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Alex J. Esq.
Alex J. Esq., Attorney at Law
Category: Family Law
Satisfied Customers: 16720
Experience:  Licensed experienced Attorney
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My divorced brother got engaged to a woman who was also divorced.

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My divorced brother got engaged to a woman who was also divorced. They used her old engagement ring as a deposit. My brother went to 6 different places and finally was able to get $2600 for it. The ring he bought her was $10,000. She has since broken off the engagement but wont return the ring and he's stuck with the remaining bill. He lives in New Hampshire and she lives in Massachusetts. He would like to take her to small claims court but doesn't know what to do or if there is a case, or if it would cost him more to take her to court. Please help us. Thank you!
Hello. My name is XXXXX XXXXX I will be happy to answer your question.

I am sorry to hear about your brother's difficult situation.

Most courts have held that an engagement ring is a conditional gift which becomes an actual gift when the set condition is met, i.e. marriage takes place.

If your brother's fiancee had broken off the engagement, then your brother can sue his fiancee for the return of the engagement ring or in alternative for the value of the ring.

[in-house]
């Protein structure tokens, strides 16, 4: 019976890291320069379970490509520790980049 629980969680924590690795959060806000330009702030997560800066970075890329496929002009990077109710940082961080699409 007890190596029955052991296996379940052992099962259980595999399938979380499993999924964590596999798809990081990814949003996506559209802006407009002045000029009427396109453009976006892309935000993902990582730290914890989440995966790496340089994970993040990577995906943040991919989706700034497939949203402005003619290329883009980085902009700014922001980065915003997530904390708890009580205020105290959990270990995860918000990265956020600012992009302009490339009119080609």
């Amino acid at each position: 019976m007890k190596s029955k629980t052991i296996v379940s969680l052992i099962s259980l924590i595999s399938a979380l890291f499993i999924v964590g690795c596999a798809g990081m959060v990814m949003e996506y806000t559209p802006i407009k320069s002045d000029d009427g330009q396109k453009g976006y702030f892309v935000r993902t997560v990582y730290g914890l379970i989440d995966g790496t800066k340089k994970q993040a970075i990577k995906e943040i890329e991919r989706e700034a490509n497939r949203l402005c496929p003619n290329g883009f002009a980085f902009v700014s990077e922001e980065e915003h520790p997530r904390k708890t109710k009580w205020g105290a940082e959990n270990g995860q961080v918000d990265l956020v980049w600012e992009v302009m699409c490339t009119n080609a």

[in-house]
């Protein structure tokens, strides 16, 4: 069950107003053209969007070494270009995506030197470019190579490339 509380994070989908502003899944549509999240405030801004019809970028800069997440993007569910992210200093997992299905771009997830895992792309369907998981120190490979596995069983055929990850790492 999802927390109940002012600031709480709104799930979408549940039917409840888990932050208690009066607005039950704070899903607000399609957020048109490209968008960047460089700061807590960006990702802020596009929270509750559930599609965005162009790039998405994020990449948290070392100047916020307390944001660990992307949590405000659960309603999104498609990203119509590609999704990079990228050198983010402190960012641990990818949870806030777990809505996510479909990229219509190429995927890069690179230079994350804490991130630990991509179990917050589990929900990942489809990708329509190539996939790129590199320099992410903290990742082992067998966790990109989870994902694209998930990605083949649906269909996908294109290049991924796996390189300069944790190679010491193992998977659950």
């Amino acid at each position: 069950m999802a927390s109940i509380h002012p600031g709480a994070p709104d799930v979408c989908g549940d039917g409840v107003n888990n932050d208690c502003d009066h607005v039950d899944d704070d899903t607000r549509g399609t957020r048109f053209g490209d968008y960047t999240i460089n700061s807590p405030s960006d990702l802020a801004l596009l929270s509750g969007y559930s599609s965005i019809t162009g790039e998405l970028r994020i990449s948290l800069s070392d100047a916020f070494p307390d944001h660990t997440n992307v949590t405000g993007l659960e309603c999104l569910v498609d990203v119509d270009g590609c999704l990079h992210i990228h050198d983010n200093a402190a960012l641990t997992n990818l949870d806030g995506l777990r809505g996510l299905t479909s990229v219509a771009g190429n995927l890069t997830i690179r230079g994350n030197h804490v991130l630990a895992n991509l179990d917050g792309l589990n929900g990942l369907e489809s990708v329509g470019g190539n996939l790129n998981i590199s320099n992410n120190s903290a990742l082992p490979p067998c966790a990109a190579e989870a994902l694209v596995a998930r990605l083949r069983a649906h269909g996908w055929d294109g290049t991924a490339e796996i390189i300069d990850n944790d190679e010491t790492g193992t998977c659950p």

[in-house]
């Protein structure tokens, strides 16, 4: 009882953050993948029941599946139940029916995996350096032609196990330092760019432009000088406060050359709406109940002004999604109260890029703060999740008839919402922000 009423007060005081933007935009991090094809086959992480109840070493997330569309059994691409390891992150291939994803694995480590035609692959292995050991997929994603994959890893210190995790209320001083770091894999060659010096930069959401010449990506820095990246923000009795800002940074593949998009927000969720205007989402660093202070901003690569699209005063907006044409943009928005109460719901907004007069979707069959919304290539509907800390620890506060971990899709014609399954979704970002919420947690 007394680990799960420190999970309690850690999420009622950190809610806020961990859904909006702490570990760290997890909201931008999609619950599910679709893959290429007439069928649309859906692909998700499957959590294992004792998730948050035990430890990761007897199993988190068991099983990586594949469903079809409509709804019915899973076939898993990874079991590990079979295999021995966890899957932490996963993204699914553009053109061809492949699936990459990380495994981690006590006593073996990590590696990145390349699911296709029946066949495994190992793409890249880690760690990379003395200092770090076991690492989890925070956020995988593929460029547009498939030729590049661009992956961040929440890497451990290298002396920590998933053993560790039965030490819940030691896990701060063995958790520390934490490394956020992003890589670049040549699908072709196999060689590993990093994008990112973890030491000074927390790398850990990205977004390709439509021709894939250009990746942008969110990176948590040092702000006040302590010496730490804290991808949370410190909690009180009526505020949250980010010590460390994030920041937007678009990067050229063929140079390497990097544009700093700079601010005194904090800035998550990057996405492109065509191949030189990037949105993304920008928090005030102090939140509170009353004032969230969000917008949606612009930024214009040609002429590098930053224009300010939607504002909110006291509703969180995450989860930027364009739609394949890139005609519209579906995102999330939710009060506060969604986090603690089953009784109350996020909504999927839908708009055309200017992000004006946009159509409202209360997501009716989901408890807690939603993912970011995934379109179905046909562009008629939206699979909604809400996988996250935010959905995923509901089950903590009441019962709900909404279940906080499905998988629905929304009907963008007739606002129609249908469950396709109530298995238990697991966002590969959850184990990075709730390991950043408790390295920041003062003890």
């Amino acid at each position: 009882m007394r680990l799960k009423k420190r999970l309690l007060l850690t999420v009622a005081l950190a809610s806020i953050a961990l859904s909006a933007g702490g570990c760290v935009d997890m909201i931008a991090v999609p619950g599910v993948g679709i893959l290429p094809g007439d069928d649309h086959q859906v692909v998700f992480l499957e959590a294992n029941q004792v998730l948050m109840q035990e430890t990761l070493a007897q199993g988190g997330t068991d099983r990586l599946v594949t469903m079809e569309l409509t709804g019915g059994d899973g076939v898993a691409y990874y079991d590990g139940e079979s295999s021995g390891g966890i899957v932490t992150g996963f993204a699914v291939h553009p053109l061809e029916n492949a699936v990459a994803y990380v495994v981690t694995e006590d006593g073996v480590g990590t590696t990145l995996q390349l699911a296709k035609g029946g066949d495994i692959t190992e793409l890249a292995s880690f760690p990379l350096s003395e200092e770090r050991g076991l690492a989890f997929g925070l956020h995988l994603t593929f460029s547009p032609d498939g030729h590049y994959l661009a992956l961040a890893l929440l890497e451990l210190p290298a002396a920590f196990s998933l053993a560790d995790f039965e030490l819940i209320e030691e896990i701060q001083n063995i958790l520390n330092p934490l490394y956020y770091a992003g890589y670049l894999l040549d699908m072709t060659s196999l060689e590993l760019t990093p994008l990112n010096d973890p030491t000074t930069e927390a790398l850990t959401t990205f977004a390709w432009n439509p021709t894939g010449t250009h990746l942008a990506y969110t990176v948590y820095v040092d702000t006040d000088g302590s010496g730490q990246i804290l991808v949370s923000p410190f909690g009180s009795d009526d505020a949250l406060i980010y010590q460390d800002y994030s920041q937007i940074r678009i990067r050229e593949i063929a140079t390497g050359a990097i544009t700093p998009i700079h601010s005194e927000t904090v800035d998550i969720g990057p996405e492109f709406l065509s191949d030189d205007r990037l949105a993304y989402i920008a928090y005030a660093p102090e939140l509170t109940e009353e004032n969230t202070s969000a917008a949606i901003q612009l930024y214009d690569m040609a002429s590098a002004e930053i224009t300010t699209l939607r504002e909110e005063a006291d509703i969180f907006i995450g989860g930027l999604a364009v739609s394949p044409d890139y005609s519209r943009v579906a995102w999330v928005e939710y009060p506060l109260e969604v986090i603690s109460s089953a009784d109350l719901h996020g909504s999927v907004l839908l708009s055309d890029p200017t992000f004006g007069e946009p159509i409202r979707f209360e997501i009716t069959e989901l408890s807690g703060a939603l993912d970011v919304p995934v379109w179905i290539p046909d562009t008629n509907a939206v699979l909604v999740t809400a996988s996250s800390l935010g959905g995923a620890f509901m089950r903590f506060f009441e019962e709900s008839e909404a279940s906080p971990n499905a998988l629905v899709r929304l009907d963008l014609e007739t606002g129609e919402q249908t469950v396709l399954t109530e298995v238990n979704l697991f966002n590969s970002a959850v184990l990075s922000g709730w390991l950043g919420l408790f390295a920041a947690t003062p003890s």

Your brother would have to sue his fiancee in the court that is local to the fiancee's residence in Massachusetts and the maximum amount that your brother can sue his former fiancee for in the small claims court is $7,000 and if he wants to sue for more money, then he would have to sue in a different court and hire a local attorney, which can be cost prohibitive.

Below is the link to the official Mass. website that explains the small claims process and related court costs:

I wish you and your brother the best of luck!
Customer: replied 4 years ago.
How does it work if it is a ring, and not a dollar amount? He may be able to go back to the original jeweler to see what they'd give him? But can he still go through small claims? Does he sue for the amount they'd get for the ring? Does he subtract the $2600 she put into it with her ring? Or does he take the approximately 33% off the price he'd get to cover her portion that she put into it so they both lose the same proportion? I think he wants to be fair, but feels they should both lose something since he didn't even break it off. What would a judge want to see?
Thank you for your follow up.

Basically, if your brother asks the court to order the former fiancee to give the ring back to him, then he would have to give back $2,600 that the ex put down on the ring.

If your brother decides to sue for monetary damages, then he would need to get a written estimate of the current ring value, possibly from the same jeweler from whom the ring was purchased and sue for the market value, minus the $2,600 deposit that ex-fiancee had put down by trading in her ring.

The judge would generally want to see the sales bill for the ring and any other evidence / witnesses that can show that this was engagement ring given in anticipation of marriage as a conditional gift.

I wish you the best of luck!
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